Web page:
DIVERSE BOOKSHELF: Further Along the River

A new study sheds light on the effects of student life on college success.

Taming the River: Negotiating the Academic, Financial, and Social Currents in Selective Colleges and Universities, by Dr. Camille Z. Charles, Dr. Mary J. Fischer, Dr. Margarita A. Mooney, Dr. Douglas S. Massey, $35, Princeton University Press, April 2009, ISBN-10: 0691139644, ISBN- 13: 978-0691139647, pp. 320.

In 2002, three of these authors participated in an analysis of what characteristics students from divergent backgrounds in the U.S. brought with them to college. The resulting book, The Source of the River: the Social Origins of Freshmen at America’s Selective Colleges and Universities, was well received at the time.

That team’s work followed a 1998 study by Dr. William G. Bowen and Derek Bok, The Shape of the River: Long-Term Consequences of Considering Race in College and University Admissions, which concluded that affirmative action in higher education resulted in significant benefits to students and society. At the same time, the research unveiled disparities in academic performance for different racial and ethnic groups that continue to disturb scholars and administrators.

That study by the former presidents of Princeton and Harvard universities drew from a survey conducted in the mid-1990s on the experiences of people who had been freshmen at select colleges and universities at intervals spanning 40 years. It was heralded as an extraordinary breakthrough in providing empirical data and insight on the effects of affirmative action. Because that study looked back at collegiate experiences after the subjects had been out of college for some time, however, researchers could not adequately explain what factors did or did not contribute to academic success.

To provide more answers, the Mellon Foundation, which Bowen headed, funded the National Longitudinal Survey of Freshmen, which interviewed representative samples of students of diverse backgrounds at 28 schools who entered college in 1999 and interviewed them again each year through 2003.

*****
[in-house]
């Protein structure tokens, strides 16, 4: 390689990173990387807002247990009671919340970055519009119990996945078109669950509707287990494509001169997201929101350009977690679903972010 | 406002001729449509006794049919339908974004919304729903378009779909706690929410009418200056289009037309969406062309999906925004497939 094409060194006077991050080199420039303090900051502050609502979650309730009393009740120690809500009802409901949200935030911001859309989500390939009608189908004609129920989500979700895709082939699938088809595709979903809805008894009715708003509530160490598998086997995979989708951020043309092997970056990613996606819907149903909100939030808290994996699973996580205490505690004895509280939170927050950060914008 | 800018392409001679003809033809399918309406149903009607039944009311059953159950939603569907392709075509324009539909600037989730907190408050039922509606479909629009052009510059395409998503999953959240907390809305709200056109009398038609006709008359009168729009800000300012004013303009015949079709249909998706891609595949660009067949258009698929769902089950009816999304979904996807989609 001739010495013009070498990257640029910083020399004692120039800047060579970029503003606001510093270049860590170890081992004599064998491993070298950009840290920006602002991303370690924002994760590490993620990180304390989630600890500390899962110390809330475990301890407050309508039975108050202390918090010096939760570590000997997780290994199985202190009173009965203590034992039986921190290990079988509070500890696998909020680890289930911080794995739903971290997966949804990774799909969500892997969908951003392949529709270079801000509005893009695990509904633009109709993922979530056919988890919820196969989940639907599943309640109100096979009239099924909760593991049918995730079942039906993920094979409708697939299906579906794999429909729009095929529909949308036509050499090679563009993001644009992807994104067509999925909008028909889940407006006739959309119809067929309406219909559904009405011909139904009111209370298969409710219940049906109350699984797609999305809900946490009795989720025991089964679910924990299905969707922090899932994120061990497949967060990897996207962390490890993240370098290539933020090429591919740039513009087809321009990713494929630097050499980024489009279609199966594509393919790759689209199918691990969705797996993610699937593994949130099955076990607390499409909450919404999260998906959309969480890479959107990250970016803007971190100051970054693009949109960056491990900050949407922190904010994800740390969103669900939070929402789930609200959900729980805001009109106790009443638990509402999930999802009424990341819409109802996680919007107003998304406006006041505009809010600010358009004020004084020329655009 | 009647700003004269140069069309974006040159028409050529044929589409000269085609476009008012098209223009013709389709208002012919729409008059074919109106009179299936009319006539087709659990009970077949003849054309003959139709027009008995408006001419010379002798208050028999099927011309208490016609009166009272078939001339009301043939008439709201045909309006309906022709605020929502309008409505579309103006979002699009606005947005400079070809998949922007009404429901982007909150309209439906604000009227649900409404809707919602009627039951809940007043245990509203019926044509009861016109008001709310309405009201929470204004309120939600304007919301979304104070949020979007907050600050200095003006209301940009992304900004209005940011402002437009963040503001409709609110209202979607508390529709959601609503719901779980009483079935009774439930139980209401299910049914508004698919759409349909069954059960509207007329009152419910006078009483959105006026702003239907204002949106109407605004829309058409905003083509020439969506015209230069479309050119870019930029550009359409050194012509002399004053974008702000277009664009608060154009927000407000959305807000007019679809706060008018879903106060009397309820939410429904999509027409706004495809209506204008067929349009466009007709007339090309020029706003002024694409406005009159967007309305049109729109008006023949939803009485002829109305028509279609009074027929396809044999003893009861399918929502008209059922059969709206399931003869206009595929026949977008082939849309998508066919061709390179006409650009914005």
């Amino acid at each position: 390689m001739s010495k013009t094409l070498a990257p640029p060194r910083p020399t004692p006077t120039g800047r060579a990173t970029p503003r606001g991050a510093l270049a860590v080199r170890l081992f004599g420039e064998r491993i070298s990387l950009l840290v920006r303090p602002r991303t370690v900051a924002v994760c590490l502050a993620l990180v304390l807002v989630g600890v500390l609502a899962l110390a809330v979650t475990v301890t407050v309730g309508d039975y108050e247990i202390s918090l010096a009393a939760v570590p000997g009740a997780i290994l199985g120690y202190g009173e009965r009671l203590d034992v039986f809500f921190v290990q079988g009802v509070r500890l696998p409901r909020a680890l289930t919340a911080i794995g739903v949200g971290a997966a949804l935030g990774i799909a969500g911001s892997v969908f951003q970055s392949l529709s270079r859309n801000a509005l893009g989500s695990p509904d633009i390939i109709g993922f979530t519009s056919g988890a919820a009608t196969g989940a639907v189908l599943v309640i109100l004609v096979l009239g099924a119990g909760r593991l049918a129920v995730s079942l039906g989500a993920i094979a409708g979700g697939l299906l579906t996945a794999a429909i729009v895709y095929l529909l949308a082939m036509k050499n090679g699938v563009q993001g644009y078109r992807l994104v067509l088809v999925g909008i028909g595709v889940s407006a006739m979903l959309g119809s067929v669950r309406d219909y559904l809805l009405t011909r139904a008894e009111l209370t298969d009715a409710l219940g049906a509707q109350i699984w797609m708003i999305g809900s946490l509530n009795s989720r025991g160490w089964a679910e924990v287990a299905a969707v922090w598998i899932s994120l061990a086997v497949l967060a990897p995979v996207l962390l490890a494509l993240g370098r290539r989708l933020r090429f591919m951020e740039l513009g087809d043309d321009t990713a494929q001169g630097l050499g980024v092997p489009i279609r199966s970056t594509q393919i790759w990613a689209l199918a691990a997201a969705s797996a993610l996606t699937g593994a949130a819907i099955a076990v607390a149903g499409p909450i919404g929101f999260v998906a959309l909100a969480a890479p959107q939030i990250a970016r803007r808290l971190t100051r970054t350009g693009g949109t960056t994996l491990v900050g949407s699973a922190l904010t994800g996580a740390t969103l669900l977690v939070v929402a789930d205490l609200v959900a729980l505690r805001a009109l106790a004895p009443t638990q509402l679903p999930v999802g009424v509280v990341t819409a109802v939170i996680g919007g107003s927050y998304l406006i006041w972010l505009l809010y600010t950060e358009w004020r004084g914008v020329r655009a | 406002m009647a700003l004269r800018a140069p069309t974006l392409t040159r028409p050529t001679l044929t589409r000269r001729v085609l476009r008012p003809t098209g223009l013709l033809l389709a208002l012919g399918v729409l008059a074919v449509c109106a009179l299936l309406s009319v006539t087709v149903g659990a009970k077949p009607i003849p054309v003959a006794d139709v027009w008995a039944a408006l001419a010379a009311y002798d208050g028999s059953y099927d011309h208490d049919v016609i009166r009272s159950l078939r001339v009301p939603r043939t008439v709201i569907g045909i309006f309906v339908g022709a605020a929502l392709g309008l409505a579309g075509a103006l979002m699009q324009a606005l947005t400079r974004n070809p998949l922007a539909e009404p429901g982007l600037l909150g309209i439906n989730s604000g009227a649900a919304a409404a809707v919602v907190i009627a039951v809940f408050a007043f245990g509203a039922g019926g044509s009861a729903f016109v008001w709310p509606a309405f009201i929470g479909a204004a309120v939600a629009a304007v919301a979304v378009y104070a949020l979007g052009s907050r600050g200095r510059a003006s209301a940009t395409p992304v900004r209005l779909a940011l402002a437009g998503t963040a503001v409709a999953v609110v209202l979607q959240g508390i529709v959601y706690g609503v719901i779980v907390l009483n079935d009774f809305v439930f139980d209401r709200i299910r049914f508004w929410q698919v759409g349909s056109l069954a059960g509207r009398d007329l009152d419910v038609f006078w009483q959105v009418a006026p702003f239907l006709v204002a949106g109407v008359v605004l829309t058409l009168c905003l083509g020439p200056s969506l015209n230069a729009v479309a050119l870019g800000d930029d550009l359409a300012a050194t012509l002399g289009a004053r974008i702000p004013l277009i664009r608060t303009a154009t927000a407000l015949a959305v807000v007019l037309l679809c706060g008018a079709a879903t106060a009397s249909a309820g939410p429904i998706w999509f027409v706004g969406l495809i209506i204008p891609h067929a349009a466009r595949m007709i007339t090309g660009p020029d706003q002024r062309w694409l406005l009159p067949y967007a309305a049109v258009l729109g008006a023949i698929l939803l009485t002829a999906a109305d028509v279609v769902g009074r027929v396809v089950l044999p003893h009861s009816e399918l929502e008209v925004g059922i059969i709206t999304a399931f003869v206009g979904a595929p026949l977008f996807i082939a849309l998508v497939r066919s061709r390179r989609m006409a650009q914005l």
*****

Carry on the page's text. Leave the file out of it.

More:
The authors of Taming the River used data from the longitudinal survey for The Source of the River to look at what effects the differences in students’ backgrounds had on first-term academic performance in college. In Taming the River, they take a logical step forward to examine what students do in the first two years after they get there and what the experience does to them to help explain why students from certain racial and ethnic minority groups lag behind those from other groups in academic achievement.

Students were asked about their course selection, majors, living arrangements, visits home, allocation of time, sports, personal issues, finances, jobs, academic preparation, goals, effort, racial experiences, bias, dating and other issues.

Among other things, the authors conclude that, while all students experience challenges in entering college, “the pressures are generally more intense for minority groups and the severity of these ‘normal’ challenges partly explains the lower performance of African-Americans and Latinos relative to Whites and Asians.” Black and Latino students had to deal with pressures so unique that White students, faculty and administrators might have difficulty “even visualizing these minority-specific challenges,” including racism, stigma and fear of stereotyping, the researchers said.

Their work suggests colleges and universities are in a good position to address
disparities that result from social segregation, discrimination and bias, but the postracial world has not become reality on or off campus. Schools will have to dig deep to understand what roles they can play in helping disadvantaged minority students overcome societal challenges and get the most out of college regardless of how they arrived.

Bridging the Diversity Divide: Globalization and Reciprocal Empowerment in Higher Education: ASHE Higher Education Report, Volume 35, Number 1 (J-B ASHE Higher Education Report Series (AEHE)), by Dr. Edna Chun, Alvin Evans, $29), Jossey-Bass, May 2009, ISBN-10: 0470525622, ISBN-13: 978-0470525623, pp. 152.

Dr. Edna Chun, vice president for human resources and equity at Broward Community College in Fort Lauderdale, Fla., and Alvin Evans, associate vice president for human resources at Kent State University in Ohio, contribute to the discussion of how diversity on campus can be achieved in a monograph for this series.

The book is offered as a guide for colleges and universities to measure where they need to go and how to get there to create inclusive campuses and produce graduates who can compete in a global economy, using strategies based on research and a model of “reciprocal empowerment.”